The long awaited news of the 2020 season of the Overwatch League dropped just over a month ago. To the pleasant surprise of most fans, it was announced that games will be held all around the world, at each team’s specific hometown. For the Valiant, this doesn’t break the mold too much, as the games could (and might) remain safely in the Blizzard Arena. Or, perhaps they’ll make Burbank their new home, right on the heels of their Kit Kat Rivalry Weekend at the end of Stage 4.
Specifics around the Homestand Weekends that each team must host are slowly dropping as we near 2020. However, the biggest change comes in dividing up the 20 teams in the League. There will be four new divisions—the North Atlantic Division, the South Atlantic Division, the West Pacific Division and the East Pacific Division. These separate divisions will hold five teams each, giving some other teams a chance to shine without the crushing weight of New York or Vancouver lurking just behind them.
The Valiant, however, have landed themselves in what many are calling the toughest division in the League. The Pacific West Division is the host to both the LA Valiant and the LA Gladiators. On top of that, the San Francisco Shock and the Vancouver Titans are settled in as well. The Dallas Fuel also join them, however they’re the least of the Valiant’s concerns. They’re in a division with giants.
How The Valiant Can Survive
Last season, the LA Valiant were seen as one of the best teams in the League. After winning the Stage 4 playoffs, they struggled in the overall Season Playoffs, and fell off before they could get started. This season, with GOATs taking center stage, the Valiant weren’t themselves. An 0-7 stage set the scene for a comeback, and Stage 3 showcased the team fans have come to know and love. This wasn’t done, of course, without changes, and some new players added to the roster. This begs the question: will these changes, along with 2-2-2 lock, help the Valiant survive against the best of the best?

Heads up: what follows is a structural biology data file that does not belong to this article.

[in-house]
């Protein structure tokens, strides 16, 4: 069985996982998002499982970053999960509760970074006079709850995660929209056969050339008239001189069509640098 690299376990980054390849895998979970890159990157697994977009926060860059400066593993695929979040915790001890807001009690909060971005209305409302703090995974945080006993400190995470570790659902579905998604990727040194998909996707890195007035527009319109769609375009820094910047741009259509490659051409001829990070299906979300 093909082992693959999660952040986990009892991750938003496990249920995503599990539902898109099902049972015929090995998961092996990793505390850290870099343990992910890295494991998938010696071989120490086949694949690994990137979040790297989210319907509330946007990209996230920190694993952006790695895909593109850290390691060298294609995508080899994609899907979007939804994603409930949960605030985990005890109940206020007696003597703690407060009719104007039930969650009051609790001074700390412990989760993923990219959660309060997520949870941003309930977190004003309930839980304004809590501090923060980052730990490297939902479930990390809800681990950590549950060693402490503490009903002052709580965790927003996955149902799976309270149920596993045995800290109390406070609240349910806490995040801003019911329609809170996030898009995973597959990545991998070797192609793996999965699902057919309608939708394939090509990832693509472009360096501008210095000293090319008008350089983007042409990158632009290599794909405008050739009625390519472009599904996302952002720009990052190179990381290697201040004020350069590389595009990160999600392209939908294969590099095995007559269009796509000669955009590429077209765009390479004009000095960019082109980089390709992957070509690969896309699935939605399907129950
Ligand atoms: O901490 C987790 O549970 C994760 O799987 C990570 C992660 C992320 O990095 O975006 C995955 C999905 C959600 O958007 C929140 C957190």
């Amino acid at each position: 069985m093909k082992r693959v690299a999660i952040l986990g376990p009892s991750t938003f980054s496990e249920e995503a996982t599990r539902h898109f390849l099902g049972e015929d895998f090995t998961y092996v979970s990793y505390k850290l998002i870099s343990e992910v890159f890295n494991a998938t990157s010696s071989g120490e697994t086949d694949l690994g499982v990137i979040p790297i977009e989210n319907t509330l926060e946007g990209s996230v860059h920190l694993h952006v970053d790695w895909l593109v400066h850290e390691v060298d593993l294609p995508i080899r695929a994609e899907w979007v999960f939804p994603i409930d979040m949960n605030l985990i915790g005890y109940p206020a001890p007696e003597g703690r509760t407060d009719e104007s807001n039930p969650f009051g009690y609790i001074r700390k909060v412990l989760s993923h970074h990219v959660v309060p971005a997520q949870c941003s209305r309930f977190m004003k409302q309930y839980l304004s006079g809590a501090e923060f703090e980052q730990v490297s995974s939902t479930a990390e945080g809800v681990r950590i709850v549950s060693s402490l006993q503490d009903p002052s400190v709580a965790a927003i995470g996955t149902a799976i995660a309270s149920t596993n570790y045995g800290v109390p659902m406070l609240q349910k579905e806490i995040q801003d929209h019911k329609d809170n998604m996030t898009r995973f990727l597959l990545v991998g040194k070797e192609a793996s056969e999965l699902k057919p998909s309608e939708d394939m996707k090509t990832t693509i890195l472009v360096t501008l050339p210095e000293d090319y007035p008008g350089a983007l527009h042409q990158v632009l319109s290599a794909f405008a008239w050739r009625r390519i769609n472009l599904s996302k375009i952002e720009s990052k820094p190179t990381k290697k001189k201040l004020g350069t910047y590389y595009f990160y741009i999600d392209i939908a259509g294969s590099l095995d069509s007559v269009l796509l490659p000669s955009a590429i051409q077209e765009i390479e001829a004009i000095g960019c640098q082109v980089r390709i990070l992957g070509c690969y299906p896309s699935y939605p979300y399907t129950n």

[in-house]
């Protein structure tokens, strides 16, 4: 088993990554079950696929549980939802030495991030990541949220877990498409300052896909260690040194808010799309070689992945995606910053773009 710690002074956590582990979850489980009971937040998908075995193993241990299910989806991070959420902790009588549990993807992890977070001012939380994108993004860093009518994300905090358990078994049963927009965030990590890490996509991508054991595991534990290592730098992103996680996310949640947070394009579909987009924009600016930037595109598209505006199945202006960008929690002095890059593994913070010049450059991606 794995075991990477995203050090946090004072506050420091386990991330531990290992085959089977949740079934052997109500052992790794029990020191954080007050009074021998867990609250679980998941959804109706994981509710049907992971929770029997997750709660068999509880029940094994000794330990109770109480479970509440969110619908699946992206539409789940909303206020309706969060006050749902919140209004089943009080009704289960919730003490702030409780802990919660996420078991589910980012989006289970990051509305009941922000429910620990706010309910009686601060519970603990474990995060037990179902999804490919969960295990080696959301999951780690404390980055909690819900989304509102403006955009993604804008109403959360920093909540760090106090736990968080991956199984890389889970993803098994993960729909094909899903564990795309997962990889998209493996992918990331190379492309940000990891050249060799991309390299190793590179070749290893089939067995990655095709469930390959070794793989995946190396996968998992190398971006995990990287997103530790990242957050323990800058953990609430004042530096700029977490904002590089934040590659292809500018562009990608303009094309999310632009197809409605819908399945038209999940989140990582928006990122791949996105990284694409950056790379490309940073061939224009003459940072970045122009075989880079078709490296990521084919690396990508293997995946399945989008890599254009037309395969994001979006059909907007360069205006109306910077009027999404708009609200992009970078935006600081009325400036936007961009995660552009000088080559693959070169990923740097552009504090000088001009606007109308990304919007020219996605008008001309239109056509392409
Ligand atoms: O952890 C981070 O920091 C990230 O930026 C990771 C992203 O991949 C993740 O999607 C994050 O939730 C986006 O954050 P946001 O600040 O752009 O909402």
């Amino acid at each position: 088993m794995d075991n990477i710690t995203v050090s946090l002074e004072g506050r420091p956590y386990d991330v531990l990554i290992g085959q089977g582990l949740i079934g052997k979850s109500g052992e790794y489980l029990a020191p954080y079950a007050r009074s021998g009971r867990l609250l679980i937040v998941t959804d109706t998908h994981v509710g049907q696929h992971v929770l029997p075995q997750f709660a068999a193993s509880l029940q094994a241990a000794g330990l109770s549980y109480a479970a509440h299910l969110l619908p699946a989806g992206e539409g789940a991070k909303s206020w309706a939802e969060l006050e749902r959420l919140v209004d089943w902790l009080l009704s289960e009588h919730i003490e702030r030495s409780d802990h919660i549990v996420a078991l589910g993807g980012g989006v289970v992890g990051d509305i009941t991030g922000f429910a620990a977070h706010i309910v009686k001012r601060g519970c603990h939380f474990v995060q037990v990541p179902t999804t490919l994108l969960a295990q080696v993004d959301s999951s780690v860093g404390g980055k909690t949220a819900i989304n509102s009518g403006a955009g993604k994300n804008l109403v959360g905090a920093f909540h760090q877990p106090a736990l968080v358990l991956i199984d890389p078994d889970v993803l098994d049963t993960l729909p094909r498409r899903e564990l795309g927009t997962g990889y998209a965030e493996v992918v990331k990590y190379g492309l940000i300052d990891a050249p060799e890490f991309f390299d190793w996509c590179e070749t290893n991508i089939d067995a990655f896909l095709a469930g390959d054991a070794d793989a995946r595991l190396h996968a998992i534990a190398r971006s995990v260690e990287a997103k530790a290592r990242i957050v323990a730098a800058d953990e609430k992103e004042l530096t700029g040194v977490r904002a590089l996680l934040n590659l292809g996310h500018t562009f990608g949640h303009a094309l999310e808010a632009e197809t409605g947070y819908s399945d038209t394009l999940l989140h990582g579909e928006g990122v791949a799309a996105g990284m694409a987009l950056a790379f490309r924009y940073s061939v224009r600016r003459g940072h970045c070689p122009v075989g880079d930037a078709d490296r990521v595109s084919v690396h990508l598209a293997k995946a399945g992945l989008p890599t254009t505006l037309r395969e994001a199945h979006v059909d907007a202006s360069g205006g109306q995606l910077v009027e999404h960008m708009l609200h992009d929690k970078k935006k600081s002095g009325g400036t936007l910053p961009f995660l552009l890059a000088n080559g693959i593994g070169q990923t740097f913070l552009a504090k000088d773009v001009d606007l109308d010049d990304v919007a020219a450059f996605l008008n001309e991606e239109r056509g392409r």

5: Dallas Fuel
Another team that suffered from the changing metas is the Dallas Fuel. While their Texas counterparts have managed to find some footing in a post GOATs world, the Fuel continue to struggle. It could be speaking too soon, but after the Valiant defeated the Fuel just last week, they should be able to handle them down the road. Dallas can’t seem to settle on which DPS players they want to run, and with a constantly rotating roster, they can’t find a sense of balance. The Valiant, while having new players, have found the necessary synergy. Dallas could very quickly be dusted among these hard hitting teams.
4: LA Valiant
Sadly, there’s nowhere to go for the Valiant other than up. They’re a good team in comparison to the others in their division, but it’s hard to imagine them in the top three after the struggles they’ve faced. Every team has room to improve, and the smart signings of Russell “FCTFCTN” Campbell, Johannes “Shax” Nielsen and Caleb “McGravy” McGarvey has certainly served them well. Additionally, the return of star offtank Indy “SPACE” Halpern has served the team well. With more practice, and downtime to structure just how they want to proceed in a 2-2-2 world, the Valiant could see success, and climb up the rankings. As it stands, however, they’ve got some room to grow in order to take on the Shock and the Titans with gusto. (If they can beat them once, they can do it again.)
3: LA Gladiators
Even in their lowest of lows, the Gladiators have looked fantastic all season long. GOATs proved to be a test in the beginning, but when new signings Gui-un “Decay” Jang, Jun-woo “Void” Kang and Chang-hoon “rOar” Gye turned 18, the game was on. Since then, those fantastic players have been showcasing their talents to the highest level. They’re constantly outperforming the teams at lower ranks, despite a few failings here and there. They could even make a case for second among their division, but they’ve yet to topple something like a Golden Stage.